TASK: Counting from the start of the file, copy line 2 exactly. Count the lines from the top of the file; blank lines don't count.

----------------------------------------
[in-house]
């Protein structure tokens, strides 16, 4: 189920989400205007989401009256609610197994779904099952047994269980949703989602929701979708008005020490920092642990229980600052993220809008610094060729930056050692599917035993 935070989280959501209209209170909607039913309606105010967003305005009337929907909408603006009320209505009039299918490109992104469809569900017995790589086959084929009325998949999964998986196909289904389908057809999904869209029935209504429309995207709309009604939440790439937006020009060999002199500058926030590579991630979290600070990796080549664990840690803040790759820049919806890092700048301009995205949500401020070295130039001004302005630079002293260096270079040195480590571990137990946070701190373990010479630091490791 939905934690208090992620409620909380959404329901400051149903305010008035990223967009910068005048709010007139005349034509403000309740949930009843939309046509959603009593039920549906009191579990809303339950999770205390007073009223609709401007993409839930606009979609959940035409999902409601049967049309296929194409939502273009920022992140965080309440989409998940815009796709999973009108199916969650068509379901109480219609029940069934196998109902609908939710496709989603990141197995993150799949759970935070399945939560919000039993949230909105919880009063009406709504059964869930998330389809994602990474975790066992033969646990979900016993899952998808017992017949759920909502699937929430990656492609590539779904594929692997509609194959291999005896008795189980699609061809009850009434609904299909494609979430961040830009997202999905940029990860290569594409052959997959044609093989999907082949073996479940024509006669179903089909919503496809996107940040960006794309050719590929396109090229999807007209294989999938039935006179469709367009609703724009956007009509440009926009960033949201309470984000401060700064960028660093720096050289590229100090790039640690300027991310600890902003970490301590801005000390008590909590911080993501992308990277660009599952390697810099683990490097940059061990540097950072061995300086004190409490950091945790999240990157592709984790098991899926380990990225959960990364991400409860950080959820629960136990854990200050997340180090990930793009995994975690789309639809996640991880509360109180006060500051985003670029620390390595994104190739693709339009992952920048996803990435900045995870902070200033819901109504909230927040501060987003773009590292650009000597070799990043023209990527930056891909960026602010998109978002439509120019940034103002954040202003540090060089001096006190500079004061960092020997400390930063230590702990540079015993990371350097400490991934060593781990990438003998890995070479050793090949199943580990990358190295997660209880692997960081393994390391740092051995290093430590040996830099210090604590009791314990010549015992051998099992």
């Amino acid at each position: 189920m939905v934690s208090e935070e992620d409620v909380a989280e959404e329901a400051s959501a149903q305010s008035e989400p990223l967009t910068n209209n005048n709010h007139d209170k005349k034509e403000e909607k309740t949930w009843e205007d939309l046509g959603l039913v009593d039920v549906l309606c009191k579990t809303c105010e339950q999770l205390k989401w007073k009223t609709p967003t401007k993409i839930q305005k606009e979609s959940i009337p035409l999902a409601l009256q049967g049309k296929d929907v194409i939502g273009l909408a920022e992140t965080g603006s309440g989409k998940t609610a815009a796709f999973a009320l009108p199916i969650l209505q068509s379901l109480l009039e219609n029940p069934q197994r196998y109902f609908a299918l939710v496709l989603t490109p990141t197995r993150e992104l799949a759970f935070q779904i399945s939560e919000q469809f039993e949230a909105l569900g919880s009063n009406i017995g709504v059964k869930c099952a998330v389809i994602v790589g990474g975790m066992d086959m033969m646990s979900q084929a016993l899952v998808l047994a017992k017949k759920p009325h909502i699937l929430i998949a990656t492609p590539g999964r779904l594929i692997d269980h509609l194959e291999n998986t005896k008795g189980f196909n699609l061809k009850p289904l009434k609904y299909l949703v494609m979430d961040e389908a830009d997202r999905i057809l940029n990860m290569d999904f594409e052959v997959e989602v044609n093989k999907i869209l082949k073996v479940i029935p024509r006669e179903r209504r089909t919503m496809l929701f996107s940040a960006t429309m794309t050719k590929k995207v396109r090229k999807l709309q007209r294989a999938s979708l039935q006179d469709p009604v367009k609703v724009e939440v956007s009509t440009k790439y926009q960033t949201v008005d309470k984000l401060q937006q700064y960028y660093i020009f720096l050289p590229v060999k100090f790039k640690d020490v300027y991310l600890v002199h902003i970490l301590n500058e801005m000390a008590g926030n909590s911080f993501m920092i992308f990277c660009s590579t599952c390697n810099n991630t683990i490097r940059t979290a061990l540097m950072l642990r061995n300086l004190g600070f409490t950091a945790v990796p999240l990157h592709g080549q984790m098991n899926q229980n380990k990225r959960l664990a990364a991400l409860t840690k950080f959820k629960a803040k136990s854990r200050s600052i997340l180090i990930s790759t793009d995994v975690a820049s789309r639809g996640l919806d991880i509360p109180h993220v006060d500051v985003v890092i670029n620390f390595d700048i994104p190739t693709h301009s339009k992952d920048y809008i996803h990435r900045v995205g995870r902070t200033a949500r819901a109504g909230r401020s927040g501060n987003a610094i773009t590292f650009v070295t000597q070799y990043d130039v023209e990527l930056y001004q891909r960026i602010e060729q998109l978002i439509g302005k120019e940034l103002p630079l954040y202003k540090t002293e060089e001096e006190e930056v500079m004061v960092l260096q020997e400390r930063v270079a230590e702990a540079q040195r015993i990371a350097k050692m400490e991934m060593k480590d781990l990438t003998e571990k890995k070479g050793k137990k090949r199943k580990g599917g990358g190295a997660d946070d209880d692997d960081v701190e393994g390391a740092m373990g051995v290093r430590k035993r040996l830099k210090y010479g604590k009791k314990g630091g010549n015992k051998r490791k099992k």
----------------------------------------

């Protein structure tokens, strides 16, 4: 189920989400205007989401009256609610197994779904099952047994269980949703989602929701979708008005020490920092642990229980600052993220809008610094060729930056050692599917035993 935070989280959501209209209170909607039913309606105010967003305005009337929907909408603006009320209505009039299918490109992104469809569900017995790589086959084929009325998949999964998986196909289904389908057809999904869209029935209504429309995207709309009604939440790439937006020009060999002199500058926030590579991630979290600070990796080549664990840690803040790759820049919806890092700048301009995205949500401020070295130039001004302005630079002293260096270079040195480590571990137990946070701190373990010479630091490791 939905934690208090992620409620909380959404329901400051149903305010008035990223967009910068005048709010007139005349034509403000309740949930009843939309046509959603009593039920549906009191579990809303339950999770205390007073009223609709401007993409839930606009979609959940035409999902409601049967049309296929194409939502273009920022992140965080309440989409998940815009796709999973009108199916969650068509379901109480219609029940069934196998109902609908939710496709989603990141197995993150799949759970935070399945939560919000039993949230909105919880009063009406709504059964869930998330389809994602990474975790066992033969646990979900016993899952998808017992017949759920909502699937929430990656492609590539779904594929692997509609194959291999005896008795189980699609061809009850009434609904299909494609979430961040830009997202999905940029990860290569594409052959997959044609093989999907082949073996479940024509006669179903089909919503496809996107940040960006794309050719590929396109090229999807007209294989999938039935006179469709367009609703724009956007009509440009926009960033949201309470984000401060700064960028660093720096050289590229100090790039640690300027991310600890902003970490301590801005000390008590909590911080993501992308990277660009599952390697810099683990490097940059061990540097950072061995300086004190409490950091945790999240990157592709984790098991899926380990990225959960990364991400409860950080959820629960136990854990200050997340180090990930793009995994975690789309639809996640991880509360109180006060500051985003670029620390390595994104190739693709339009992952920048996803990435900045995870902070200033819901109504909230927040501060987003773009590292650009000597070799990043023209990527930056891909960026602010998109978002439509120019940034103002954040202003540090060089001096006190500079004061960092020997400390930063230590702990540079015993990371350097400490991934060593781990990438003998890995070479050793090949199943580990990358190295997660209880692997960081393994390391740092051995290093430590040996830099210090604590009791314990010549015992051998099992």